Tomorrow Foods on its protein isolates: 'We're helping customers join the plant-based revolution'

By Niamh Michail contact

- Last updated on GMT

© GettyImages/OzgeEmir
© GettyImages/OzgeEmir

Related tags: Plant-based foods, Protein, Sustainable sourcing, start-ups

Tomorrow Foods says its turnkey protein isolates made from sustainably sourced pea, rice, mung and chickpea can help Latin American food manufacturers “join the plant-based revolution” without having to invest in R&D.

In addition to supplying texturized protein and pulse flours, Buenos Aires-based start-up Tomorrow Foods offers a portfolio of protein isolates is made of four products: LatinRice, LatinPea, LatinChickpea, and LatinMung.

Although Tomorrow Foods is in its relative infancy - it is looking to begin industrial production in the coming months - it was created by food industry veterans including agricultural engineer Cesar Belloso, who also co-founded S4AgTech, which recently inked a high-profile partnership with IBM; Agustin Belloso, director of commodity producer Marbell Agro; Guillermo Lentini, its R&D director who has over 15 years’ experience at agri-food companies, such as Rousselot, and Gonzalo Segovia, who previously worked at ingredient manufacturers Saporiti and Harmony Ingredients.

The company has already answered inquiries from food manufacturers in Chile, Argentina, and Brazil that have tried, tested and validated its mung bean and pea protein isolates in their products.

Its 'plug and play' ingredient approach means manufacturers can easily incorporate protein into their products, the company said.

“Combined with other natural ingredients such as flavors, colorants, functional ingredients, and thanks to our R&D pipeline and capabilities, we will offer our customers a way of easily joining the plant-based revolution with no need to invest in R&D or diverting efforts form their core activities such as production, sales, and distribution,” ​Agustin Belloso, co-founder and director, said.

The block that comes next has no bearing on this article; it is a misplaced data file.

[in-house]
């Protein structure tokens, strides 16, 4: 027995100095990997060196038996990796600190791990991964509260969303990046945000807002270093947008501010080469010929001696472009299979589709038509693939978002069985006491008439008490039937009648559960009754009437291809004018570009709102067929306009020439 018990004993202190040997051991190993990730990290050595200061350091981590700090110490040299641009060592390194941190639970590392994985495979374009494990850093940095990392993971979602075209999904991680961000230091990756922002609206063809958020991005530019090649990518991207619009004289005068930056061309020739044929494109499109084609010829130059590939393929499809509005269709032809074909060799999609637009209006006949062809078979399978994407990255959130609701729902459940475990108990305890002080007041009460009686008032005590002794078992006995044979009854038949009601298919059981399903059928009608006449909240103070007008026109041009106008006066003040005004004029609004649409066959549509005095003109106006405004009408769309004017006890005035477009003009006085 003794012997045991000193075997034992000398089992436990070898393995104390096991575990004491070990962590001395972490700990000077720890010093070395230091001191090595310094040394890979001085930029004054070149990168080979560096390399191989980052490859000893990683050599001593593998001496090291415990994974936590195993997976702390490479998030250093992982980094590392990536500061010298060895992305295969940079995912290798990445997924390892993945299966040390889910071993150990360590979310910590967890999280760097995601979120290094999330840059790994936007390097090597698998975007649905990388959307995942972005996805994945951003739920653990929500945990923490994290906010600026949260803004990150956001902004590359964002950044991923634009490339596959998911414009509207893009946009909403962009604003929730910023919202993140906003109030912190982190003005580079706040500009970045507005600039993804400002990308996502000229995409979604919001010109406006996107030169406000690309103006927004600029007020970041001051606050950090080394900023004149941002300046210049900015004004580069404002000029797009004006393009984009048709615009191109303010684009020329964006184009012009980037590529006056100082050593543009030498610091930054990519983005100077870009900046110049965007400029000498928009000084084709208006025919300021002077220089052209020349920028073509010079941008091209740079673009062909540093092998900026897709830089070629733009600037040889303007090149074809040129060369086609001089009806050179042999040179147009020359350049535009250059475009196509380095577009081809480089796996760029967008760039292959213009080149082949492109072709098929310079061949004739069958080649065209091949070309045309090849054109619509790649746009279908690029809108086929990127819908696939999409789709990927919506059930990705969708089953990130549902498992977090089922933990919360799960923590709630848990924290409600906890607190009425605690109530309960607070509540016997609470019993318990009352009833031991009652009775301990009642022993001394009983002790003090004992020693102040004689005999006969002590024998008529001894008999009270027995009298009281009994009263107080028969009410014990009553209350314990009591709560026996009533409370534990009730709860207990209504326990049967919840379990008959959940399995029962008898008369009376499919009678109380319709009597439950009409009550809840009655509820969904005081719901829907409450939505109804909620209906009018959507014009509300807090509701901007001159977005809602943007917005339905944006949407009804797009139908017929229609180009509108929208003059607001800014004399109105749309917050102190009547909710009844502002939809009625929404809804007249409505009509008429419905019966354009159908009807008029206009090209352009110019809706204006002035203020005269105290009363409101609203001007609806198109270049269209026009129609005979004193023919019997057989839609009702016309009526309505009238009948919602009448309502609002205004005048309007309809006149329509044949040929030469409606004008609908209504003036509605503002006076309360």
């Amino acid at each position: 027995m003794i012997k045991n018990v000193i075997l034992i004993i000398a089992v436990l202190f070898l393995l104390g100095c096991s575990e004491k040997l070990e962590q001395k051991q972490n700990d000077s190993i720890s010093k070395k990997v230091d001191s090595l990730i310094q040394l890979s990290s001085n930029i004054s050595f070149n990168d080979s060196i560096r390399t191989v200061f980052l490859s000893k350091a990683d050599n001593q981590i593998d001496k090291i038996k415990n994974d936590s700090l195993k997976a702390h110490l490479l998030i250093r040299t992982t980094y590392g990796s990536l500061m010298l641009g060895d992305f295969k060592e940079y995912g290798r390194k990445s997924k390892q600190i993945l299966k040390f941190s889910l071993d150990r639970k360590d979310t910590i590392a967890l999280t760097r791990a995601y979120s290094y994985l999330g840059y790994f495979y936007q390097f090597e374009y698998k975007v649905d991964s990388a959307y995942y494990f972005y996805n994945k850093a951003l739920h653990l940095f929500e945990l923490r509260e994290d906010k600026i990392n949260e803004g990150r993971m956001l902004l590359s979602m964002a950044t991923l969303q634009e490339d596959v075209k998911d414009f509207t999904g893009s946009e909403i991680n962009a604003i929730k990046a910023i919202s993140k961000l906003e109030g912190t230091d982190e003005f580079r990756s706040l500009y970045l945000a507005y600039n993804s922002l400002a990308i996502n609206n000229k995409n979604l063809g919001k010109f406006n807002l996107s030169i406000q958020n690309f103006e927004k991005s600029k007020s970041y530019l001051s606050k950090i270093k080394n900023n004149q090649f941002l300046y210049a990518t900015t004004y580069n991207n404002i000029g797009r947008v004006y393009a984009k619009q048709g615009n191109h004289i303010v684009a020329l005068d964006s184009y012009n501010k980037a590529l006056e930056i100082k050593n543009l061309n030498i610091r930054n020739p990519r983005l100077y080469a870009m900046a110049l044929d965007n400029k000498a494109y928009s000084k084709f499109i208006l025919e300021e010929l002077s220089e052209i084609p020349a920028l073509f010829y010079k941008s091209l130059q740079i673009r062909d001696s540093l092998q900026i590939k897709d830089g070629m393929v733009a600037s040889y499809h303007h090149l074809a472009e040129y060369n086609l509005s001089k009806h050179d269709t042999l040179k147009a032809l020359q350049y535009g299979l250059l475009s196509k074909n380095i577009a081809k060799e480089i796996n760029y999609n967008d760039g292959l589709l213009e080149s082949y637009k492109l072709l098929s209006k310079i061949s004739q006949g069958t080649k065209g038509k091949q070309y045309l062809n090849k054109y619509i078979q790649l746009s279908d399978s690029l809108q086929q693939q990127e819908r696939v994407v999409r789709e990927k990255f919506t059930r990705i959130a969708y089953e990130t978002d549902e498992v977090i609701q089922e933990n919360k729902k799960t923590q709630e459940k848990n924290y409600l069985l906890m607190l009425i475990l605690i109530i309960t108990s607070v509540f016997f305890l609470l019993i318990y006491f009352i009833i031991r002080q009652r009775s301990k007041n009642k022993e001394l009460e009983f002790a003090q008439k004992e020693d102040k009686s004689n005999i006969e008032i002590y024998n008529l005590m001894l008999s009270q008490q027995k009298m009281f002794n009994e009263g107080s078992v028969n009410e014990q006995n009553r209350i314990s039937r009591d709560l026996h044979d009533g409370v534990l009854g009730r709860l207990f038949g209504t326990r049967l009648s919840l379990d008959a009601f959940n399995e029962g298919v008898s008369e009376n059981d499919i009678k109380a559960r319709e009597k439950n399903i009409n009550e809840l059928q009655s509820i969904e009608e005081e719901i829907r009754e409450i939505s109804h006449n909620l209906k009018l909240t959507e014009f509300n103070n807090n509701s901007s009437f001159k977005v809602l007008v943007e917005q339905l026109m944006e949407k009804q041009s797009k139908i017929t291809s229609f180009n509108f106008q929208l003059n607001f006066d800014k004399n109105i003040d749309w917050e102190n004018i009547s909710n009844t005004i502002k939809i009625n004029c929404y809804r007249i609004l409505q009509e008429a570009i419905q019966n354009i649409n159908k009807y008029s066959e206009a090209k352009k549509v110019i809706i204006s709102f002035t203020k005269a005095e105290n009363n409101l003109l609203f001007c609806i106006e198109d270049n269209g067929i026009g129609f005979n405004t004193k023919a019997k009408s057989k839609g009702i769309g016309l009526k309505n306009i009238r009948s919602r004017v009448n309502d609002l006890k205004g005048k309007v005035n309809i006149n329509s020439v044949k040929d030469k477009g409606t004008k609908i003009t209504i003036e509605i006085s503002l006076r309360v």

Tomorrow Foods is not the only Latin American supplier looking to plug a local supply-and-demand gap. Last year, Brazilian corn giant Milhão said its R&D team was developing pea protein isolate​ with the view of launching in 2020.

Commercial director Gonzalo Segovia said it was important for the start-up’s customers to know that it is a Latin American company.

The LATAM Region has a lot of potential to drive the growth of the plant-based movements due to its agricultural production capability,” ​he told FoodNavigator-LATAM. “Also, for regional customers, it will make much more sense in terms of cost and sustainability to source its ingredients from Tomorrow Foods, rather than importing it all the way from the US, Europe or China.​”

Three core categories

Tomorrow Foods has identified three core categories to operate in – meat analogs, dairy analogs, and sports nutrition.

We see that they are all growing equally in the region and there is still no clear break up by country. The millennials and flexitarians that are driving the growth of plant-based proteins in the LATAM region demand equally for all [three] kind of products,"​ Segovia said.

The company sees most potential in neighboring Brazil.

“The biggest market in the region is Brazil that has a very large population, which is also very keen on vegetable protein alternative and healthier diets. Brazil is also is home to the biggest meat producers in the world who are seeking to re-adapt their business models towards the plant-based trend. Colombia, Argentina, and Chile follow,” ​he added.

Sustainable sourcing

The company uses non-GMO crops to manufacture its ingredients and when sourcing raw materials, which it purchases from Marbell Agro and other suppliers.

It has committed to working only with suppliers that use no-till practices, pulse inter-cropping, cover crops, crop rotation and other good practices related to a conservationist agriculture approach, and all of its suppliers have been certified by Aapresid, the Argentinian No-Till Farmers Association, which campaigns for more sustainable agriculture practices.

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